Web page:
Healthy Fangirl: Is Organic Produce Really Better for You?

Like many of you, I try to stick to a budget when I’m at the grocery store. I compare prices, always buy whatever’s on sale, and ask myself if I really need something before tossing into my cart. But there’s one thing I’m always willing to pay a little extra for: organic produce. Many wonder if organic produce is really worth the extra cost, because, let’s face it: organic produce isn’t cheap. It can be twice, even three times, as expensive as conventional fruits and veggies. But, after reading about the differences between the two (and about the potential dangers of pesticides), I think it’s worth the extra money to keep poisons out of my (and my kids’) body.

So What’s the Difference?
Nutritionally speaking, there really isn’t too much difference between organic and conventional produce. Some advocates claim that organic foods are nutritionally superior, but studies have shown that they’re basically the same. So, no one really knows the answer to that question. Fruits and veggies are healthy, period, both organic and non-organic. However, conventional pesticides, herbicides, synthetic fertilizers, sewage sludge, and ionizing radiation are NOT used in organic produce. And this is HUGE. Conventional pesticides are damaging to our health, and some studies suggest that they’re linked to many diseases, including cancer. So when you eat organic, you’re putting far less pesticide residue in your body. Plus, conventional farming practices and chemical pesticides aren’t good for the environment. Those toxic pesticides get into our water, air, and soil. And when chemical pesticides get into the soil, the nutritional value of our food can be compromised. Organic farming produces healthier soil and less pollution and uses only natural fertilizers (however, organic farming methods are more expensive than conventional, hence the steeper cost).

In order to be considered organic, farms that produce organic foods must adhere to strict federal standards set by the U.S. Dept. of Agriculture. So that means someone in the government has inspected the farms and has verified that they don’t use conventional pesticides, etc. You’ve probably noticed that little green and white symbol (see below) on organic foods.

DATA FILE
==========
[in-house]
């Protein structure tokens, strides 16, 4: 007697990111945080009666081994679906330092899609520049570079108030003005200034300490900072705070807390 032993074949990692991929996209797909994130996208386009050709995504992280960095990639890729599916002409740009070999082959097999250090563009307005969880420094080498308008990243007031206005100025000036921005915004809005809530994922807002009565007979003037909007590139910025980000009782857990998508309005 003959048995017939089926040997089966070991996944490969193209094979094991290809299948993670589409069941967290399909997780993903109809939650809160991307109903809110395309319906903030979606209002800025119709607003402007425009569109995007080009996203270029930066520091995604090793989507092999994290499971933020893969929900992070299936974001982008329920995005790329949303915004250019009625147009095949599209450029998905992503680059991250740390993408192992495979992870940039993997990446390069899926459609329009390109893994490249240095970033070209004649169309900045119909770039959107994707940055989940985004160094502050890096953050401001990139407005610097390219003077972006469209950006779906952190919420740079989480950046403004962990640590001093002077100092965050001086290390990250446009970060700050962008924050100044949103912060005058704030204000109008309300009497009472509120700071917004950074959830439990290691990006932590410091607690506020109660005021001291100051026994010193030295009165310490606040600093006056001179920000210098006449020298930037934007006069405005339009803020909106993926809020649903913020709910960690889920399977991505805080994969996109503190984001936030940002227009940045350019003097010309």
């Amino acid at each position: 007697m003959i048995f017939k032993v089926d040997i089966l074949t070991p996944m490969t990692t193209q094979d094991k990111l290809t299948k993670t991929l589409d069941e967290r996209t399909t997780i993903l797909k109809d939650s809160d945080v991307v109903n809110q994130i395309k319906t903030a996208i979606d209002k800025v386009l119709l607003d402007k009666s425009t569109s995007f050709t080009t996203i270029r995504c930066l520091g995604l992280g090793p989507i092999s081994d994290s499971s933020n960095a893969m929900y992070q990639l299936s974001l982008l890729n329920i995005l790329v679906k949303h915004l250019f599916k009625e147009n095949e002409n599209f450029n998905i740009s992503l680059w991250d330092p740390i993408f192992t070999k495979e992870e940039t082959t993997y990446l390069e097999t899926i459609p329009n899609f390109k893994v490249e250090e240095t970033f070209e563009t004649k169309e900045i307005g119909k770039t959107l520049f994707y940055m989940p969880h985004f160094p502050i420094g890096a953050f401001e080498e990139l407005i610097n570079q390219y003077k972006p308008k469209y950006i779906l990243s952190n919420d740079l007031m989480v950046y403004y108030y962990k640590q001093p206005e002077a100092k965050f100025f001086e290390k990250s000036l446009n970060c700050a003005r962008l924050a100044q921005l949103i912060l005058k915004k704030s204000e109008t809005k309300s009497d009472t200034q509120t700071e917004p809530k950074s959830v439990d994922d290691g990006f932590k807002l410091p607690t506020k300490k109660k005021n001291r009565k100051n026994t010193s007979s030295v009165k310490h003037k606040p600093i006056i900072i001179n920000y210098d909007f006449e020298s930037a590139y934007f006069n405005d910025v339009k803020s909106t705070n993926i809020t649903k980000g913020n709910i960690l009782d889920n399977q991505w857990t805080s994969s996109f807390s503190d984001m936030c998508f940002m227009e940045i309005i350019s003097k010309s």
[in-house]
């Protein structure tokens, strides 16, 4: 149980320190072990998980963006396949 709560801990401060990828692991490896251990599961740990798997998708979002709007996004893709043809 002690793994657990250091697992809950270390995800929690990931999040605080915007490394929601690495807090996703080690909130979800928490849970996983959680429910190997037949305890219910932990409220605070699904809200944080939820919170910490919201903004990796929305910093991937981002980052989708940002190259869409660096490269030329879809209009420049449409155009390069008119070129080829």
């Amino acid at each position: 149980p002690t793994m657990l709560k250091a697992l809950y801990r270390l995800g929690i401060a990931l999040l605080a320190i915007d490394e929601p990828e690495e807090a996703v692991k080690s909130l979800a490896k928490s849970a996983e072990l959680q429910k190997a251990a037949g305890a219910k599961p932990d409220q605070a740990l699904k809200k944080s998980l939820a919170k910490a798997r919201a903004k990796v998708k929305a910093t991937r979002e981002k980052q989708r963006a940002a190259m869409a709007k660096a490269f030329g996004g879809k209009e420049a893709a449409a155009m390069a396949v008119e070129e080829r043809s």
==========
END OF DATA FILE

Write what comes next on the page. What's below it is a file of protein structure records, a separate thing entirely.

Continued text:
The Pesticides Literature Review analyzed several studies that were done about the health effects from chemical pesticides and found evidence that exposure is linked to cancer, nervous system diseases and reproductive problems. Other studies have linked pesticide exposure to Parkinson’s disease, lymphoma, asthma and more. Pesticides can disrupt hormones, and lead to cancers that are hormone-dependent, like breast and prostate. They can irritate skin and eyes, and cause headaches, nausea, dizziness and fatigue. A study by the University of California-Berkeley found a sixfold risk of autism for children of women who were exposed to pesticides. The National Cancer Institute found a very high incidence of leukemia and other cancers among American farmers. The list goes on and on. The one thing to keep in mind is that no study can conclusively prove that the pesticides cause cancer. But these studies show a compelling link.

But here’s the good news – there ARE plenty of fruits and veggies that have been deemed “safe” to buy conventional. Check out the “Dirty Dozen/Clean 15” list below. It lists the produce with the highest, and lowest, amount of pesticide residue. Just about everything on the clean list has a hard surface that doesn’t allow pesticides to penetrate the skin, which people usually don’t eat. The foods on the dirty list don’t have a tough outer skin, and absorb more pesticide residue.

One VERY important thing to keep in mind, after reading all of this is – despite studies that show a link to health problems, the jury is really still out on the effects of pesticides on humans. I’m somewhat of a hypochondriac and health nut, so I’d rather not take the chance. So there are some foods, like apples and spinach, that I will only eat if they’re organic. However, it’s better to eat conventional produce than none at all. Buy organic when you can, but don’t skip the fruits and veggies if your only option is conventional produce. The risks of NOT consuming fruits and veggies outweigh the risks from eating non-organic foods. So buy organic when your budget allows… maybe buy organic on a few of the foods on the “dirty dozen” list, but make sure to eat a lot of fruits and veggies, organic or conventional, every day for better health!

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Aimee
A 16 year old fangirl trapped in the body of a 39 year old 1D AF single mom of three. Probably the only person in the world with Metallica, One Direction, Tiesto and the Beatles all in the same playlist. Loves Zayn Malik, heavy metal music, running and the Indiana University Hoosiers. Big fan of Louis CK and all things sarcastic. Freelance writer and university instructor based in the Chicago area.

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